In fact we’ve seen this recently with projects like Shift, ZenCash, Bitcoin Gold, and Verge.
There are some ways to stop 51% attacks, but many of them are reactionary. For example, according to ccn.com: “…the attacking entity can be boycotted or more drastically the attacking entity can theoretically itself be attacked via a Distributed Denial of service attack or there can be coding changes at the protocol level.”
Additionally, when a network is experiencing a 51% attack and it’s publicly known, you’d better believe the price of that coin is going to drop, so much so that the attack itself quickly becomes unprofitable. So this in itself keeps these types of attacks from lasting very long.
Some argue that cryptocurrencies using Proof of Stake are immune to these types of attacks. It is still technically possible for Proof of Stake blockchains to be victims of a 51% attack but depending on the size of the network and the price of the coin required to stake, an attack of this nature on a Proof of Stake blockchain would prove to be extremely expensive.
There’s really not much you can do in this situation as an average user or investor of that cryptocurrency other than stopping from making any transactions. However, if you find yourself in the position of running a node that is securing this network at the time of a 51% attack, it’s in your best interest to get informed of any updates on how to boycott that particular entity, and also stay informed on any updates to protocols so you might help discourage the attacker from continuing his mission.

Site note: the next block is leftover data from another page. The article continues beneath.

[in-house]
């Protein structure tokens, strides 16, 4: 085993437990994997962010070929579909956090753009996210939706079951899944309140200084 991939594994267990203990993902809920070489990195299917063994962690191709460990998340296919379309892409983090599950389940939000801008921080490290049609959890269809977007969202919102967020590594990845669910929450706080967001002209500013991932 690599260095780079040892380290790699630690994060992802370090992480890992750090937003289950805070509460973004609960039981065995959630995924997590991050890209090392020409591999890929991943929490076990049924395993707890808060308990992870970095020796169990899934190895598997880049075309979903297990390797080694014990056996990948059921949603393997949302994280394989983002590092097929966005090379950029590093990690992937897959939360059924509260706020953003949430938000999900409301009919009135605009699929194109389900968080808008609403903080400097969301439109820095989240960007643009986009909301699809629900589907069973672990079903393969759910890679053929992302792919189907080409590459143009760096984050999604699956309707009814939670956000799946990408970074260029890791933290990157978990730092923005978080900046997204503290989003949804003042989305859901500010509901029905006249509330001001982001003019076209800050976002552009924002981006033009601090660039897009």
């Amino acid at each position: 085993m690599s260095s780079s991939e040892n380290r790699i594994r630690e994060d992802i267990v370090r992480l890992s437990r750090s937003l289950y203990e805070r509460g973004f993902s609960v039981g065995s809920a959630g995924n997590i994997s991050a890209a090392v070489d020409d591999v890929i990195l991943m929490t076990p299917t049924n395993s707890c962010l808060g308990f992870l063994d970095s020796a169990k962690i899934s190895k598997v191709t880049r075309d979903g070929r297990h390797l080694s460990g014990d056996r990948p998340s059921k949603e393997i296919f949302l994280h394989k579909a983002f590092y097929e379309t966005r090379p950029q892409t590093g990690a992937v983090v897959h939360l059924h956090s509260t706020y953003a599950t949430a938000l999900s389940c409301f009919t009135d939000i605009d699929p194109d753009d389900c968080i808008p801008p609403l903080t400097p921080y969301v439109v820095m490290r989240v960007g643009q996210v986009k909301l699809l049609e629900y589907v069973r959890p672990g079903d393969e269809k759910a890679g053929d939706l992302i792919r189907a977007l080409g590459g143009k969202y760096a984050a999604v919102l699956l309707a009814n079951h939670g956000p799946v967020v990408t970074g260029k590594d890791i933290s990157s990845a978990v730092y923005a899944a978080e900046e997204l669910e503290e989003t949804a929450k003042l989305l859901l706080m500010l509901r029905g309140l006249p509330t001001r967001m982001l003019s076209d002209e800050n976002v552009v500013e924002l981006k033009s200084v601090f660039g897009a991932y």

It’s important to understand how different attacks on cryptocurrencies can happen because if you want to protect your own cryptocurrency investment, it’s a great idea to know how to prevent yourself from being a victim of one, or at the very least, you should be aware of what can go wrong.
Like I said in the beginning of this video, there are attacks that target the code of a cryptocurrency, attacks that target the network of that cryptocurrency and there are the attacks that target specific wallets, like the honeypots found on centralized exchanges.